German politician Friedrich Merz says he “regrets” comments made when asked whether he would have reservations about the appointment of a gay chancellor.
Merz is a candidate for the position of chair of the center-right Christian Democrats (CDU). Whoever is selected for the role would likely become the party’s candidate to replace Angela Merkel as chancellor.
Critics said his reply to the online program Bild Live earlier this month made an association between being gay and pedophilia.
But in an interview with the news portal t-online, he insisted that his statement had been “obviously misunderstood” but that if anyone was offended, “I really regret it very much.”
“There was naturally malice at work,” Merz said of the backlash, adding that most of his party colleagues thought the criticism was “a type of outrage machine.”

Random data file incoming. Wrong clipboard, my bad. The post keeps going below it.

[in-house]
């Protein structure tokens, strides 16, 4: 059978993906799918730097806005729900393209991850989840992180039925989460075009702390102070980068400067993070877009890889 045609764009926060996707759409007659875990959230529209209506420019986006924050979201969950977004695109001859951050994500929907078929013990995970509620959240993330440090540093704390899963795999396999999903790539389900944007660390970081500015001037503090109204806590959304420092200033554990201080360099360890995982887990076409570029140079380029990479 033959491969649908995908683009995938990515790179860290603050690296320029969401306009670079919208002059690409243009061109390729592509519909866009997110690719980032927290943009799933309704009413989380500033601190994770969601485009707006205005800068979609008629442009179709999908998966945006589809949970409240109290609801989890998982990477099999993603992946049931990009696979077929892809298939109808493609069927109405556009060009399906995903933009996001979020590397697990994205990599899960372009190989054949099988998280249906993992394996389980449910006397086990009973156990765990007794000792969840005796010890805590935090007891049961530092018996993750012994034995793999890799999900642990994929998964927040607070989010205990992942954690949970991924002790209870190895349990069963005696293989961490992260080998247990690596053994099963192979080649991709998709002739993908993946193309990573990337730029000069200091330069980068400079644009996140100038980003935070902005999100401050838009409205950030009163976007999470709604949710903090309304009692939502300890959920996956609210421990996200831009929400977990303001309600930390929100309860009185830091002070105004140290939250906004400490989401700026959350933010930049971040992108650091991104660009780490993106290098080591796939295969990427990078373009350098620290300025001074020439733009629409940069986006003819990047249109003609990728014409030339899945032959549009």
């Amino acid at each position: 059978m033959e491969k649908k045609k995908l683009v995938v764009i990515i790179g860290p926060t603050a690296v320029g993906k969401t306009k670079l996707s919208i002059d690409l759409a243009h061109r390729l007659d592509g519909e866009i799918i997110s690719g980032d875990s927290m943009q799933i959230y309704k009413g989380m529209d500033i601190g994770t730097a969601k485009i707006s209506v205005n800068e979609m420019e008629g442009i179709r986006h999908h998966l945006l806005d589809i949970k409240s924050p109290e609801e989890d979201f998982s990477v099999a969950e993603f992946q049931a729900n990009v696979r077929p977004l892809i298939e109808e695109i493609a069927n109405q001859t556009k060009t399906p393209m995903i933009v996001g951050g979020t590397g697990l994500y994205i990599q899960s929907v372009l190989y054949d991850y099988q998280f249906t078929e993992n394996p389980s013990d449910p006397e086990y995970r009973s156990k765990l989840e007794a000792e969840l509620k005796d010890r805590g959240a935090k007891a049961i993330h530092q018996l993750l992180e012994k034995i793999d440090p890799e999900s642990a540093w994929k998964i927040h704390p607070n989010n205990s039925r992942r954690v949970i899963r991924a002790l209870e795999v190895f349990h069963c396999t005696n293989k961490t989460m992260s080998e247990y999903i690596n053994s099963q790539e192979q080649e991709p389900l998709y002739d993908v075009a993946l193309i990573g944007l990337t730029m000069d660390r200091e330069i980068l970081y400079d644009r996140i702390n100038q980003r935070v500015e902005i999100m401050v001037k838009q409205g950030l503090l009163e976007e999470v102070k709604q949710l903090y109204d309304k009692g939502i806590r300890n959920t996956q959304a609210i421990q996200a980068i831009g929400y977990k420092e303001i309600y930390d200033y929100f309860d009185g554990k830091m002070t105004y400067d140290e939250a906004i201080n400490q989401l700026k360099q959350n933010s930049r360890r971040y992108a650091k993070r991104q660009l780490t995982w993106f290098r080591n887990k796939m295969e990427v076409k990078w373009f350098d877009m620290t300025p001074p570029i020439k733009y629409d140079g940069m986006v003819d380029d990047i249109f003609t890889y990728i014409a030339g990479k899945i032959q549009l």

What did Merz say?
During the original interview, Merz was asked whether he would have reservations if a gay chancellor were to lead Germany.
“No,” Merz replied. “Concerning the question of sexual orientation, as long as it is within the law and does not affect children — which at this point, for me, would be an absolute limit — it is not an issue for public discussion.”
His answer sparked an outcry from openly gay German politicians.
Health Minister Jens Spahn told a reporter: “If the first things you associate with homosexuality are questions of law and pedophilia, then you should rather direct your questions to Friedrich Merz.”
Deputy Chair of the center-left Social Democrats (SPD), Kevin Kühnert tweeted: “This is how someone works who cannot hide the fact that he cannot deal with the normalization of homosexuality. Gay men, in particular, have always known this phenomenon: ‘I don’t care if he’s gay as long as he doesn’t hit on me.’”
kmm/mm (AFP, dpa)
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